September 9, 2014
Bullying is a hot topic, especially with the prevalence of cyber-bullying among our youth. It’s something that nearly everyone has to deal with at some point in their life, and bullying affects not only the bullied, but also the bully. Those who are bullied risk depression, low self-esteem, and isolation possibly into adulthood. A large percentage of children who bully others grow up to commit at least one criminal act as adults.
It’s time to take a stand and be the change you want to see. The messages below provide hope and healing and perhaps a way to stop bullying altogether.
Every time I cross paths with this video from Britain’s Got Talent it brings tears, but also happiness. These two boys tackle the issue of bullying head on and send the message: Be hopeful.
Don’t be the Bystander
What would you do as a bystander? Would an average person step in to prevent aggressive behavior? This video creates a powerful social experiment to pose that very question. What will people do when they see bullying right in front of them? As the video points out, “If you are neutral in situations of injustice, you have chosen the side of the oppressor.”
One of the most publicized bullying cases was the tragedy of Amanda Todd, a young girl so hounded on the Internet that she changed schools several times and eventually took her life in despair. In this video, teens reflect on her story and give insight to a perspective many of us do not see. Their reactions reveal the wide range of feeling among Amanda’s peer group.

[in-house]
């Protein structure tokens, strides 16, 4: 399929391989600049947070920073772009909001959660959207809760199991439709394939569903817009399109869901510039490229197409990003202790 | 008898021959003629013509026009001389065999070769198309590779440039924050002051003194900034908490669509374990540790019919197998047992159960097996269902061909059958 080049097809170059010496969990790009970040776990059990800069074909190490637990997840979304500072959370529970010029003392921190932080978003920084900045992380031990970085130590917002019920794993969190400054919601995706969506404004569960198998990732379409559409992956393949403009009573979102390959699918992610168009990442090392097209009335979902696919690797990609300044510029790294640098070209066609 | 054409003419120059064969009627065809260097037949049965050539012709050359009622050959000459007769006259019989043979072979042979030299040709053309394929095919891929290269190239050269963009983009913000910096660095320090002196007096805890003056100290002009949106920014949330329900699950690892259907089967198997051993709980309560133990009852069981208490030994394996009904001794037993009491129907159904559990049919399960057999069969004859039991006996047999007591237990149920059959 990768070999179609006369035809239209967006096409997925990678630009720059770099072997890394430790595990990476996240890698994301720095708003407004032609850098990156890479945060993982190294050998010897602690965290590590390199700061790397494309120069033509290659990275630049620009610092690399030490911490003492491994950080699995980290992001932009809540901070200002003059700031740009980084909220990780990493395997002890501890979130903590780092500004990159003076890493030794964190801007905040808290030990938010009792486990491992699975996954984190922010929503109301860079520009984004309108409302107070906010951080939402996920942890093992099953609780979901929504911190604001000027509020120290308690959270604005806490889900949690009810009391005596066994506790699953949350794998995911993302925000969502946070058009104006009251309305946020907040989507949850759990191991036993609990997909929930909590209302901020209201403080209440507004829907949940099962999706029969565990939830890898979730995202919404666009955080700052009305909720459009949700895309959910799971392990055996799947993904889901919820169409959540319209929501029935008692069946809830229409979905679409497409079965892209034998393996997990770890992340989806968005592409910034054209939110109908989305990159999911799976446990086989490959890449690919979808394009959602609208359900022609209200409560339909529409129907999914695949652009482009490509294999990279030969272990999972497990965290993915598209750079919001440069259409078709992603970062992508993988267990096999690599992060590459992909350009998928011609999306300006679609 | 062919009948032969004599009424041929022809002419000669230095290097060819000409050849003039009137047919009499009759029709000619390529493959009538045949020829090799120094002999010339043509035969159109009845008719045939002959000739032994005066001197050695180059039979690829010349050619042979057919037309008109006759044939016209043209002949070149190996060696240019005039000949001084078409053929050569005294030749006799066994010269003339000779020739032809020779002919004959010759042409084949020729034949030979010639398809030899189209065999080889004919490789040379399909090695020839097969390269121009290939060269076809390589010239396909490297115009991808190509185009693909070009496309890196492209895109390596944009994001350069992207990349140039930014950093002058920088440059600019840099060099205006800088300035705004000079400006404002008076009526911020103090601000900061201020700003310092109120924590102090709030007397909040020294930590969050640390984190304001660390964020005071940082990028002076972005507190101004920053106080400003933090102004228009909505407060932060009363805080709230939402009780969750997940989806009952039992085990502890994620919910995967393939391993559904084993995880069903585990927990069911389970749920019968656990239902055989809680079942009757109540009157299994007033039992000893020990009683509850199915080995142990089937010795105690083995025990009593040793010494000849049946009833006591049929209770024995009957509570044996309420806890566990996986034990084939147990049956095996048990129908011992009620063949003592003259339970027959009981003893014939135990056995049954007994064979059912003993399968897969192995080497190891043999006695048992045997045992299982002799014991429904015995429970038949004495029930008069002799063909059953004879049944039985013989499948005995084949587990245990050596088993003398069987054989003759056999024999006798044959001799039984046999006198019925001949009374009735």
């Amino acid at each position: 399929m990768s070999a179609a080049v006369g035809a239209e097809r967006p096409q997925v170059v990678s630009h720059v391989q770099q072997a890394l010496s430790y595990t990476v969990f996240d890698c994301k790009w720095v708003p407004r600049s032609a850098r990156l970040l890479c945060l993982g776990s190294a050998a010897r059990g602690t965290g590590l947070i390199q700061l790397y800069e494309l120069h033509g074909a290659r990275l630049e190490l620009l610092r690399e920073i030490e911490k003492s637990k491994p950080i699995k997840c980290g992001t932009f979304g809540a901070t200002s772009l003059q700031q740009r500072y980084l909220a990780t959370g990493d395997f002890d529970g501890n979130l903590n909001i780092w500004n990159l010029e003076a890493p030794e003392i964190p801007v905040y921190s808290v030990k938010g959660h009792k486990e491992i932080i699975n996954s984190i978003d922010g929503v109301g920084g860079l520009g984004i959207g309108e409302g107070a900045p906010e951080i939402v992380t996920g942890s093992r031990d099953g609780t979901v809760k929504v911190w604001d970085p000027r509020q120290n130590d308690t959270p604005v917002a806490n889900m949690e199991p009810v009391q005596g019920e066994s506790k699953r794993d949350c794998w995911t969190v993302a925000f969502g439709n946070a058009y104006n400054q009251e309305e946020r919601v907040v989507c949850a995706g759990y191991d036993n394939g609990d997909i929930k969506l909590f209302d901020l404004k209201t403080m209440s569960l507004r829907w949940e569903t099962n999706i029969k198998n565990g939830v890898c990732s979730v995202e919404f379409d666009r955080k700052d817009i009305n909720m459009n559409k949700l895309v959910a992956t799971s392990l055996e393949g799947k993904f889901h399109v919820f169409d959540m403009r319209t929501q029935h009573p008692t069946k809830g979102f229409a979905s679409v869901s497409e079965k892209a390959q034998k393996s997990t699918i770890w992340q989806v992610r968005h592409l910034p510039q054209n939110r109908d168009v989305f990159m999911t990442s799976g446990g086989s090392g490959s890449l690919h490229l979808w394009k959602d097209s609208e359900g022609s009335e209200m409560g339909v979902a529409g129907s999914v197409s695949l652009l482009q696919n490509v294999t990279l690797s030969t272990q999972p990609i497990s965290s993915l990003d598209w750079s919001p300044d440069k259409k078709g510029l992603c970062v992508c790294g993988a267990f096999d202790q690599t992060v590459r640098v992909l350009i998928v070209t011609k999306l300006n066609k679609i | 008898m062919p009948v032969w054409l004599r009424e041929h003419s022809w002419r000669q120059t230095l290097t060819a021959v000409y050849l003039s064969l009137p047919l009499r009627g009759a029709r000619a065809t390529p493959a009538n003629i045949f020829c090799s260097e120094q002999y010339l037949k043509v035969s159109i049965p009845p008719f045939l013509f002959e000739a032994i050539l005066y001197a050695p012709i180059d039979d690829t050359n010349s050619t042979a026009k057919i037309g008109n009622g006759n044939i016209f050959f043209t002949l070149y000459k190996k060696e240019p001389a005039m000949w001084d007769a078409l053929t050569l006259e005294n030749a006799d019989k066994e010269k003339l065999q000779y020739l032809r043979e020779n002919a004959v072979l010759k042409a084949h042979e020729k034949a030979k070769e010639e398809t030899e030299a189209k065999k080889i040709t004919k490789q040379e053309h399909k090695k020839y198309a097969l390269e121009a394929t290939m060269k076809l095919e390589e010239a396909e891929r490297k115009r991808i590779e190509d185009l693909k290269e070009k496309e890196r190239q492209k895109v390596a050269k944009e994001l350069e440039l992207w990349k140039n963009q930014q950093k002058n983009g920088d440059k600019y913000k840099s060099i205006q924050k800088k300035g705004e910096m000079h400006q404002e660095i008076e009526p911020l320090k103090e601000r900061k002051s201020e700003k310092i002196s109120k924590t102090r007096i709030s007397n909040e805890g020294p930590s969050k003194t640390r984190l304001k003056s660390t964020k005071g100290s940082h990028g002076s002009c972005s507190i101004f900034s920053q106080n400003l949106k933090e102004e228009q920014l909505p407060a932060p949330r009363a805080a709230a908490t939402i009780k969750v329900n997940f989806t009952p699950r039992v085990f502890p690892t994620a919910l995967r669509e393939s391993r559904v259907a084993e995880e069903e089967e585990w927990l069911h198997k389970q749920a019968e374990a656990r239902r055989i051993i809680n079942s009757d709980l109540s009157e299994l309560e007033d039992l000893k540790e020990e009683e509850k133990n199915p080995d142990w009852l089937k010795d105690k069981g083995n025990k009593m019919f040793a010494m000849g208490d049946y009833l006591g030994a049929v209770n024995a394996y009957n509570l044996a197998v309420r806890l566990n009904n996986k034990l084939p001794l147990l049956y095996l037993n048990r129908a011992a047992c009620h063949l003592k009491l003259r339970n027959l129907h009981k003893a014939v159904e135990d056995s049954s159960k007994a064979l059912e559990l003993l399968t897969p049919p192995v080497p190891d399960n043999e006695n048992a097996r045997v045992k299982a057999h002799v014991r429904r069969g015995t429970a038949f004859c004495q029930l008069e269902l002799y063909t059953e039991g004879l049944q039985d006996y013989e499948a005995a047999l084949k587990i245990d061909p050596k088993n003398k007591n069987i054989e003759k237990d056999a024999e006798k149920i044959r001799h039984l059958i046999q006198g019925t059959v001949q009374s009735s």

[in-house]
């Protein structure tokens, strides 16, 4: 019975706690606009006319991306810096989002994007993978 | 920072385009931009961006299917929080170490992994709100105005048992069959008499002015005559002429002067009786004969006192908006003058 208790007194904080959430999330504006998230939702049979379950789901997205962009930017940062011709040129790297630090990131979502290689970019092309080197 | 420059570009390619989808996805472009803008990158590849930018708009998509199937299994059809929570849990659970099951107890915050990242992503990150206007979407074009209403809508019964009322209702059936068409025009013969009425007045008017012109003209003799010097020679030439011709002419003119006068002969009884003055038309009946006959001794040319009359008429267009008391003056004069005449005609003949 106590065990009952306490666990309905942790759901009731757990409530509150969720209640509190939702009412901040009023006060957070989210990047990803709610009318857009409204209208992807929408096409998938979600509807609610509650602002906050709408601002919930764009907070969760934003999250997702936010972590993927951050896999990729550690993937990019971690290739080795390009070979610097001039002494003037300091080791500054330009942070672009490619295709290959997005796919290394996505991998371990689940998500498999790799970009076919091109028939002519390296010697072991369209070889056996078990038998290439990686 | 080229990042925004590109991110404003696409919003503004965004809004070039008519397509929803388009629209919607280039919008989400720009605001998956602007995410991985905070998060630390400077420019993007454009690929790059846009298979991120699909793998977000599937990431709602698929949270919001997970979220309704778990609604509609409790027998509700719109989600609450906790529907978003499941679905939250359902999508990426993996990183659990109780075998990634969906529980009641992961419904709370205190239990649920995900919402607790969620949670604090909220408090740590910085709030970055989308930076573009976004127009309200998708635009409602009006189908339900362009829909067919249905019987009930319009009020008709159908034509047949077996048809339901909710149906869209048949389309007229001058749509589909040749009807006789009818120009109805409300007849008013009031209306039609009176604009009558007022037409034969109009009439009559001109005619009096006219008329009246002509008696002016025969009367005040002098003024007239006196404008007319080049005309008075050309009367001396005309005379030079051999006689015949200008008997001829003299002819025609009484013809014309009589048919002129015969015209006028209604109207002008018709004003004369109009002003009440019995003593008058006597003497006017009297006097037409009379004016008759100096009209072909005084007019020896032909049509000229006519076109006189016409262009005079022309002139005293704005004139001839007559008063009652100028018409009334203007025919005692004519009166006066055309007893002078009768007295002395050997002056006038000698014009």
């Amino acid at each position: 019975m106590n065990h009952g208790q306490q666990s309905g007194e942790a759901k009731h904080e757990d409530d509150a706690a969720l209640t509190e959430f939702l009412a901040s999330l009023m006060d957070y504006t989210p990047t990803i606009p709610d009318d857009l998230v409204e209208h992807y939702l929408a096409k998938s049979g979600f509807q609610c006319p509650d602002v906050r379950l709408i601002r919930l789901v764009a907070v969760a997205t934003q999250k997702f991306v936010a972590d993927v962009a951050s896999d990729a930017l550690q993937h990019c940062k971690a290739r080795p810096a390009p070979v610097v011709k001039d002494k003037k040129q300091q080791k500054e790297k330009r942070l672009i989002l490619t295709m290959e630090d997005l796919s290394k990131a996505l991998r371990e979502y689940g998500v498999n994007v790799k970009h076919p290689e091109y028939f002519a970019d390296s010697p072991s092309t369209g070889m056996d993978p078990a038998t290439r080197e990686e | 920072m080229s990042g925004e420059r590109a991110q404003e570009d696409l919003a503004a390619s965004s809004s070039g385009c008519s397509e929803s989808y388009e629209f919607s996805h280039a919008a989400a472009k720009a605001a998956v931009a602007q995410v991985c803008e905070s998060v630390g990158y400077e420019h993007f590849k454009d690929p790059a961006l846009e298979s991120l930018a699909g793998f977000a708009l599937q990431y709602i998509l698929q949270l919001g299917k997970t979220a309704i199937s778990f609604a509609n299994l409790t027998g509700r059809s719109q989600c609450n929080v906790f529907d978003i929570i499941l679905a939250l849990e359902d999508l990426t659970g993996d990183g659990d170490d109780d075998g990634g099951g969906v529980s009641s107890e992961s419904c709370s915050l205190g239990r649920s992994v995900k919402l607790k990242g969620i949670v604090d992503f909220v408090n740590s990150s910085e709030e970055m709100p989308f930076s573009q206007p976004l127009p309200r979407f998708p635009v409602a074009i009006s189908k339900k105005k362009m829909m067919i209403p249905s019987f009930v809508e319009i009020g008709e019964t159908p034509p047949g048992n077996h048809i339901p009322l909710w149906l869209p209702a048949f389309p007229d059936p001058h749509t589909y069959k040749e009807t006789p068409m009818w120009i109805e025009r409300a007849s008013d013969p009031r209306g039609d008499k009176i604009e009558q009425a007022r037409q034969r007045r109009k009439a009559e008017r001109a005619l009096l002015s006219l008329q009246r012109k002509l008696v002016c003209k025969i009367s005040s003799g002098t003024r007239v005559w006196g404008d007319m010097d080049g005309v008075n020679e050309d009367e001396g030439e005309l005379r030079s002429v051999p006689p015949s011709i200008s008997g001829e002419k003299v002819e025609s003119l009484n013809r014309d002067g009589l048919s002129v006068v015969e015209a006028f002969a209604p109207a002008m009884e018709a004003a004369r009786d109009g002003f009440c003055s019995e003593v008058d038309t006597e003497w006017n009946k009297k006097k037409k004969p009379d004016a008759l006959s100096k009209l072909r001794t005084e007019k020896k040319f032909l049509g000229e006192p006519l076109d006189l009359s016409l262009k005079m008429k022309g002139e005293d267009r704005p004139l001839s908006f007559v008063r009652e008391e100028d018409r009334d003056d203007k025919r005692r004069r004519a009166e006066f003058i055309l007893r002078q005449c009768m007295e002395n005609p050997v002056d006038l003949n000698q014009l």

Take a Stand
A sixth grade class wanted to take a stand and send a message in reaction to Amanda’s story, in hopes that this senseless pain could be avoided. They say through action that “I could do something.”
If you are personally touched by this issue or are worried about a loved one, seek help! Talk to a parent, counselor, or teacher. For parents, stopbullying.gov offers several resources including warning signs that your child is being bullied or is bullying, as well as a great list of questions to open communication within the family about this issue.